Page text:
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Christianity and Literature 542 the author of the Gospel that bears his name, is a brilliant theologian and also a magnificent storyteller. Perhaps he is a storyteller first, then a theologian … it is from stories, real-life stories, that his theology has developed and grown” (30). How will one walk away from a thorough read of In the Beginning Were Stories, Not Texts? That will depend on a number of things. One’s theological background, generation, and pedagogical preferences will no doubt impact the read. Some will find it provocative. Others will find it perplexing or puzzling. Still others will find it provoking and persuasive. Wherever the reader lands, what cannot be denied is the ability of story to communicate to the East and the West, particularly to a postmodern audience currently characterized as oral-preferenced learners. These individuals, who John Sachs calls “digitorials,” prefer stories and images over statistics and abstract concepts; screens over printed texts. Is it time to reintroduce a story-based theology to regain a lost perspective (particularly in the West) of Scripture? Is it time to provide propositions a story-based home from which they emerged? Song would answer these questions with a resounding, “Yes!” Tom A. Steffen Biola University The Conversion of Scandinavia: Vikings, Merchants, and Missionaries in the Remaking of Northern Europe. By Anders Winroth. New Haven: Yale University Press, 2012. Pp. 238. $28.00. In The Rise of Western Christendom Peter Brown observed, “When they came to accept Christianity, the Northmen preferred to remember having done so on their own accord. … In [AD] 1,000, the farmers of Iceland voted at their annual Assembly at Thingvellir, to adopt a single ‘Christian law…’” In this volume, Anders Winroth very much accepts this historical event in Iceland as a model for Scandinavia’s institutional acceptance of Christianity. The opposite model for him is found in the case of Saxony in northern Germany which had no such vote by its chieftains, but found itself entangled in a thirty-years war of resistance against Charlemagne’s Christianity, to which it was finally forced to submit by superior force of arms. Initially, I found this book somewhat perplexing, despite rewarding insights and connections not previously seen, and this difficulty was caused by the unusual lack of correspondence between the title of the book and its contents. The author calls the book The Conversion of Scandinavia, which creates expectations, but then divides his book in a way that does not seem to correspond to the title, whether 543 Book Reviews “conversion” is understood as the official, institutional date of conversion, or as the very long time period of gradual Christianization. The book, like Gaul, is divided into three parts. The first and longest part consists of an introduction and seven chapters that are devoted to a review of Viking history and achievements with the perceptive slant of seeing Viking history as driven by its comitatus structure: the Vikings’ socioeconomic world. The second part, chapters 8, 9, and 10, deals with the issue of institutional (official) conversion to Christianity, and the third part, chapters 11 and 12, conclude the work by discussing the introduction of monarchy and towns as replacements for chieftains and halls, as well as the economic gifts that Scandinavia brought, not to Christendom, but to Europe. In Winroth’s book there is a correspondence between the socioeconomic history of part one and the political changes in part three. They complement each other. The forty-two pages of the middle chapters on the religious conversion of Scandinavia seem a bit thin and out of place. The conversion section of the book appears ill at ease in the volume, for a number of reasons; one is the lack of dealing with religion except as a community creator. Were it not for Hallfred’s poem in the beginning in which he objects to the new religion on the basis of the gods, the norns, and their poetry, religious myths would be absent except on the book cover. Odin barely gets a mention. Freya and Christ, are found only in Hallfred’s poem. Neither figure is even mentioned by name in the index. A second reason is that the concluding...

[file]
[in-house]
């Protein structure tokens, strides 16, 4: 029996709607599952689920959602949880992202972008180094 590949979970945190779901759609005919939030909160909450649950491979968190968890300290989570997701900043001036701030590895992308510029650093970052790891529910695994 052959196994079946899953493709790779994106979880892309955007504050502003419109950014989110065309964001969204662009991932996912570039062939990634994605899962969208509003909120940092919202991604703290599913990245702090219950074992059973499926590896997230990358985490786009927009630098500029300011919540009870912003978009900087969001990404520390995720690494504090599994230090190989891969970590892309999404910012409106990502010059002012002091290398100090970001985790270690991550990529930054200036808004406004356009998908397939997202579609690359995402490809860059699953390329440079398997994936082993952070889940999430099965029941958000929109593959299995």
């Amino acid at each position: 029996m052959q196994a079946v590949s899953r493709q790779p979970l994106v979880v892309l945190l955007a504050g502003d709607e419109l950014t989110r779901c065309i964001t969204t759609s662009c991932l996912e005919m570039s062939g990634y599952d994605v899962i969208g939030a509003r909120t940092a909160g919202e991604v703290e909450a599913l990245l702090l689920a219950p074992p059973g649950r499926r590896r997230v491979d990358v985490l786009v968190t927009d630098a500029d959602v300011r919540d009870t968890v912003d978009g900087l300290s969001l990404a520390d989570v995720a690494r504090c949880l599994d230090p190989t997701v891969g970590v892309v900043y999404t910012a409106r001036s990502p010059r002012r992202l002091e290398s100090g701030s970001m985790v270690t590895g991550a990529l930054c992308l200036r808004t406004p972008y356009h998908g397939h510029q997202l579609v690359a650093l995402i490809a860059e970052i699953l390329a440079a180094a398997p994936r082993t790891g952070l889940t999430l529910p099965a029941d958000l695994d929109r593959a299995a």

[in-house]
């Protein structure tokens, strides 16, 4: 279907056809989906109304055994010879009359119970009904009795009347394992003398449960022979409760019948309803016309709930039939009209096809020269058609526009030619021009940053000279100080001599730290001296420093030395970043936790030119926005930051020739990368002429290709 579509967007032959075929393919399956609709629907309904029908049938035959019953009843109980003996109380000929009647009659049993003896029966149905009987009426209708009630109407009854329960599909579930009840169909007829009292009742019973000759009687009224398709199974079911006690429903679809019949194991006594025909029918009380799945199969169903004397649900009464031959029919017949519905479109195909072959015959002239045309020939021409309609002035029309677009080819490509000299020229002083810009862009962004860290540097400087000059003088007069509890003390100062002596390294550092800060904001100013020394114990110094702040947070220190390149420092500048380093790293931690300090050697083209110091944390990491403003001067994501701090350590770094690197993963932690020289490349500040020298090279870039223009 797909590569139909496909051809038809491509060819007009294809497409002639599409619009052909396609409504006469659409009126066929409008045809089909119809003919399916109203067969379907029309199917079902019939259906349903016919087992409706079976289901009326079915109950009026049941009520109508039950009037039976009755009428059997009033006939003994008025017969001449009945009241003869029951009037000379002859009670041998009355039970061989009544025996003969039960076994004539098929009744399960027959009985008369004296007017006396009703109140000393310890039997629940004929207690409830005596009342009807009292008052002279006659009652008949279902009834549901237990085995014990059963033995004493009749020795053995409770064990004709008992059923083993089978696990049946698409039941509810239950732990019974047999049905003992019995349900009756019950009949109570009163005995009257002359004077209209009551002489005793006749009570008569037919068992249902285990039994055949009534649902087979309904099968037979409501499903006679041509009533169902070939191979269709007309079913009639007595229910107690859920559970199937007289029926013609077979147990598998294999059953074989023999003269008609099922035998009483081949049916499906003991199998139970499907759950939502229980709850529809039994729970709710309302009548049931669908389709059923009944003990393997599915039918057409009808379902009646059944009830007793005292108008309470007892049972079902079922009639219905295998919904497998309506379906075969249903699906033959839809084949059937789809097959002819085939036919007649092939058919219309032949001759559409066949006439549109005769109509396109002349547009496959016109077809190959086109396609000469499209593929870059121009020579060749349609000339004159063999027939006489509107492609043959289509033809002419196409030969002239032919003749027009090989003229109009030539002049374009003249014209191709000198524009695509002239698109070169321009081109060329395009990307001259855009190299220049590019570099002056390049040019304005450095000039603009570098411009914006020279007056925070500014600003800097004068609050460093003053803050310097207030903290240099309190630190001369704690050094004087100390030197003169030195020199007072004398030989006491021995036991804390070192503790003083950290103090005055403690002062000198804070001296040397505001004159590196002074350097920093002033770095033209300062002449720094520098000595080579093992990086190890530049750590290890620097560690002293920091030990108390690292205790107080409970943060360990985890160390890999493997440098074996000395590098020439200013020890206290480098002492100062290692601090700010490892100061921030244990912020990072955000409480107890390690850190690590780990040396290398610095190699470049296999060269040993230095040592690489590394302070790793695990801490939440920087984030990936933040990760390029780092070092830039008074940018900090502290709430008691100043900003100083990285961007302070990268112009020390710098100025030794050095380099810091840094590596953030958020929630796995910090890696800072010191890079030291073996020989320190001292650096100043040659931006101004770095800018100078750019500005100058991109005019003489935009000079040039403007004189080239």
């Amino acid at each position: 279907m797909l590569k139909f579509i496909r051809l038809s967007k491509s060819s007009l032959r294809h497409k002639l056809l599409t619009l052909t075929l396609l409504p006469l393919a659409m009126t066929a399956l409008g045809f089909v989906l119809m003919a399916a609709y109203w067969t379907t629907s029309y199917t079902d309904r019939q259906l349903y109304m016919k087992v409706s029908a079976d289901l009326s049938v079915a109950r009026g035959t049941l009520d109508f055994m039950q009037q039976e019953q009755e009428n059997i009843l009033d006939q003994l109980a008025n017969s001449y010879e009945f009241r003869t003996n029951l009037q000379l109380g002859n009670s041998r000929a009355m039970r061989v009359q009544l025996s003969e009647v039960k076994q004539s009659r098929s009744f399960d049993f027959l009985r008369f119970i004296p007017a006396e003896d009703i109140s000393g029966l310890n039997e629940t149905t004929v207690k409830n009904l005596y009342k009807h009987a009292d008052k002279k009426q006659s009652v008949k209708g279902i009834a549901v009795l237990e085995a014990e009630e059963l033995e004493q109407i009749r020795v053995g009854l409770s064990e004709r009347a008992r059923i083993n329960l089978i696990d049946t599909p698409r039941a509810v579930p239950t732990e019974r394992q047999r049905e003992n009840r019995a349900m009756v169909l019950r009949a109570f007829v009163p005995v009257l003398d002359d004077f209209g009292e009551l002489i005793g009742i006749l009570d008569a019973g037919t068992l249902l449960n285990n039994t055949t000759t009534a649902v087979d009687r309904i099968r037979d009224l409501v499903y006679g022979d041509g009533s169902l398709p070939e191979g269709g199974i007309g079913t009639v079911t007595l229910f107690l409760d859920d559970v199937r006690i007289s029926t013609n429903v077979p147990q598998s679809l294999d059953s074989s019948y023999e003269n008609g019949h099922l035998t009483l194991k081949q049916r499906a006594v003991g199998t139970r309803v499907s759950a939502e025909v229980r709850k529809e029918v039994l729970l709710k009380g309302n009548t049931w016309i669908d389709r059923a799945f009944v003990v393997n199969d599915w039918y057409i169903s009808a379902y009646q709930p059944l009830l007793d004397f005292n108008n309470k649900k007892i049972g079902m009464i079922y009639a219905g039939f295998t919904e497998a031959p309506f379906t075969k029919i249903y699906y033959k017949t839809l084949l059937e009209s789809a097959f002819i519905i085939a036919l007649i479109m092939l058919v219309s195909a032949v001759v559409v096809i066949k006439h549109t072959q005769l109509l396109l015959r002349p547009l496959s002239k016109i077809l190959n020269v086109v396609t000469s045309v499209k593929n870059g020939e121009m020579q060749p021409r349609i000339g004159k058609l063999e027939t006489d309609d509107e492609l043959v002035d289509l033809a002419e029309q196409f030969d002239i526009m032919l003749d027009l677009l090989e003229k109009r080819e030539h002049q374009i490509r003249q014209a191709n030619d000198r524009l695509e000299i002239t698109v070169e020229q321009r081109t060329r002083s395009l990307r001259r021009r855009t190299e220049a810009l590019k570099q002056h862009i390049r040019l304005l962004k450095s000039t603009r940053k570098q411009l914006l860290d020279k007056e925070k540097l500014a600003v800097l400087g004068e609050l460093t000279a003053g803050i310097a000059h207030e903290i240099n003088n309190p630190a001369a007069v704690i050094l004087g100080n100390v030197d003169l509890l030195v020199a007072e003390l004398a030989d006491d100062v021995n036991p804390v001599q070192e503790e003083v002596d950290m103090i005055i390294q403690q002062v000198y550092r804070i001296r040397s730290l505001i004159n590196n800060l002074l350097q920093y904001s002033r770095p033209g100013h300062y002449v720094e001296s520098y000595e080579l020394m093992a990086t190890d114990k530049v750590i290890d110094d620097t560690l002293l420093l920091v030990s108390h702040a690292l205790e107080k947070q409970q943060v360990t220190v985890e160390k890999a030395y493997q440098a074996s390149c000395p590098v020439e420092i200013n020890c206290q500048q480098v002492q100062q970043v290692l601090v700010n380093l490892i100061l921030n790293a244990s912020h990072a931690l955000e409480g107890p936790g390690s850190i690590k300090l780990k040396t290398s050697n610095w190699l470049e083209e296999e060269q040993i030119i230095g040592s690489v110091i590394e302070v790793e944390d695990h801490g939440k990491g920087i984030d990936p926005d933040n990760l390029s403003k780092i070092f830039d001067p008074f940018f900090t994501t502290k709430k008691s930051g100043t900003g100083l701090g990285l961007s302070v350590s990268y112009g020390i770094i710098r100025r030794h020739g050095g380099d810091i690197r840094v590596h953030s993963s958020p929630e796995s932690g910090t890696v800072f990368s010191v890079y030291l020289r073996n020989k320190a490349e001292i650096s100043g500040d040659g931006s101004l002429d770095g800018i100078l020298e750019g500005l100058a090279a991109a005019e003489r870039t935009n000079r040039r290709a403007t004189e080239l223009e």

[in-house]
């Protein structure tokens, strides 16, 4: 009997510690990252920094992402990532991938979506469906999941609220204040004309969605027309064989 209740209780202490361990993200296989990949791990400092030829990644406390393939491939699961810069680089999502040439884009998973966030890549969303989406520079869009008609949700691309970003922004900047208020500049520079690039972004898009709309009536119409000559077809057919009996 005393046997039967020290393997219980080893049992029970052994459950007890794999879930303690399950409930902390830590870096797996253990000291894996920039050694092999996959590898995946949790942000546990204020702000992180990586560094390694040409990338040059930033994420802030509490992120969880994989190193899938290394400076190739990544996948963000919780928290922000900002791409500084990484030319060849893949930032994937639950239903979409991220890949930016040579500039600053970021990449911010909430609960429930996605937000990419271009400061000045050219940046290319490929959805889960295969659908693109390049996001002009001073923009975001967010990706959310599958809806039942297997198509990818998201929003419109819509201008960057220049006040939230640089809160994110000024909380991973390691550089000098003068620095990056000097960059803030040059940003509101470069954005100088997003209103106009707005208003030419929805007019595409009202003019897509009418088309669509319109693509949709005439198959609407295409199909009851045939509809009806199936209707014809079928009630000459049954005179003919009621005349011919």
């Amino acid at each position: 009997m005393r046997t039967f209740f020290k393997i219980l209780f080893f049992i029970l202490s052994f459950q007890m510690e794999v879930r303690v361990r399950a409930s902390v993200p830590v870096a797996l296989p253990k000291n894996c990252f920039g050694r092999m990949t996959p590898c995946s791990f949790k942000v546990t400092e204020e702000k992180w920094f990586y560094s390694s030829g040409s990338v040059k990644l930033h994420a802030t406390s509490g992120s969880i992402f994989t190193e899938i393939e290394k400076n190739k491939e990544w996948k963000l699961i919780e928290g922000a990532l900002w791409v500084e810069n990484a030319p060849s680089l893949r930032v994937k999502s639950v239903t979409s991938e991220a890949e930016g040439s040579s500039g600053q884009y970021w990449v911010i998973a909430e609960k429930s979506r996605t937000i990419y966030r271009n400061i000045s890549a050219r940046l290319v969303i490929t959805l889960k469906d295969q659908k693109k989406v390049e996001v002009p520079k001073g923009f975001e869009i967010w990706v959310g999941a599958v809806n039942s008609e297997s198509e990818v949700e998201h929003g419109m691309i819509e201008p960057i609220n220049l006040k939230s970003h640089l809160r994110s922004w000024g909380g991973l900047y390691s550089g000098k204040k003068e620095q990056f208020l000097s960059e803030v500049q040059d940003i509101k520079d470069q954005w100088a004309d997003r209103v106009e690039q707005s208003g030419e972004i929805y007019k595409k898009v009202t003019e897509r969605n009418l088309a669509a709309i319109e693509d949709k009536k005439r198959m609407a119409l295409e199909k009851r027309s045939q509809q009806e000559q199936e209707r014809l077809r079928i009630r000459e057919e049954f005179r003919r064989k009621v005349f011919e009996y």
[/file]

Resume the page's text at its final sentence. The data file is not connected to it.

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pp. 542-545
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